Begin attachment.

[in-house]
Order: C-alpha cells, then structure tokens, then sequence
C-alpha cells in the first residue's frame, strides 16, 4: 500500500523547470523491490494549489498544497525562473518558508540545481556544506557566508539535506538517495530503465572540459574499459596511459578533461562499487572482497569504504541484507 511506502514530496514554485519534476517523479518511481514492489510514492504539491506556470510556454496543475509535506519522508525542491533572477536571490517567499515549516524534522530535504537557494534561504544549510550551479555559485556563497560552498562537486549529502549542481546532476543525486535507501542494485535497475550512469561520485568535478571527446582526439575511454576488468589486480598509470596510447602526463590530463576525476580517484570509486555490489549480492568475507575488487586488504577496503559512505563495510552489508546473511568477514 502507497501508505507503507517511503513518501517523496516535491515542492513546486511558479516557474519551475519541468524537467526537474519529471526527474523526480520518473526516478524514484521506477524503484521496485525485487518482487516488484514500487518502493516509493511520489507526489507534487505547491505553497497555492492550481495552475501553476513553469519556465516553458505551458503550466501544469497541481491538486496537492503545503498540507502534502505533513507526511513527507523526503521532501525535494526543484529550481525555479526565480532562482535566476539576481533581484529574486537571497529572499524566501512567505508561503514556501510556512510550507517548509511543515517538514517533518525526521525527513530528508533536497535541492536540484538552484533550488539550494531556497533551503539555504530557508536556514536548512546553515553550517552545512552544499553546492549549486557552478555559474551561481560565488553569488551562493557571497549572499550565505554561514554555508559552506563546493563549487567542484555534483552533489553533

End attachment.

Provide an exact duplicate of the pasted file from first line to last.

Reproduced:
[in-house]
Order: C-alpha cells, then structure tokens, then sequence
C-alpha cells in the first residue's frame, strides 16, 4: 500500500523547470523491490494549489498544497525562473518558508540545481556544506557566508539535506538517495530503465572540459574499459596511459578533461562499487572482497569504504541484507 511506502514530496514554485519534476517523479518511481514492489510514492504539491506556470510556454496543475509535506519522508525542491533572477536571490517567499515549516524534522530535504537557494534561504544549510550551479555559485556563497560552498562537486549529502549542481546532476543525486535507501542494485535497475550512469561520485568535478571527446582526439575511454576488468589486480598509470596510447602526463590530463576525476580517484570509486555490489549480492568475507575488487586488504577496503559512505563495510552489508546473511568477514 502507497501508505507503507517511503513518501517523496516535491515542492513546486511558479516557474519551475519541468524537467526537474519529471526527474523526480520518473526516478524514484521506477524503484521496485525485487518482487516488484514500487518502493516509493511520489507526489507534487505547491505553497497555492492550481495552475501553476513553469519556465516553458505551458503550466501544469497541481491538486496537492503545503498540507502534502505533513507526511513527507523526503521532501525535494526543484529550481525555479526565480532562482535566476539576481533581484529574486537571497529572499524566501512567505508561503514556501510556512510550507517548509511543515517538514517533518525526521525527513530528508533536497535541492536540484538552484533550488539550494531556497533551503539555504530557508536556514536548512546553515553550517552545512552544499553546492549549486557552478555559474551561481560565488553569488551562493557571497549572499550565505554561514554555508559552506563546493563549487567542484555534483552533489553533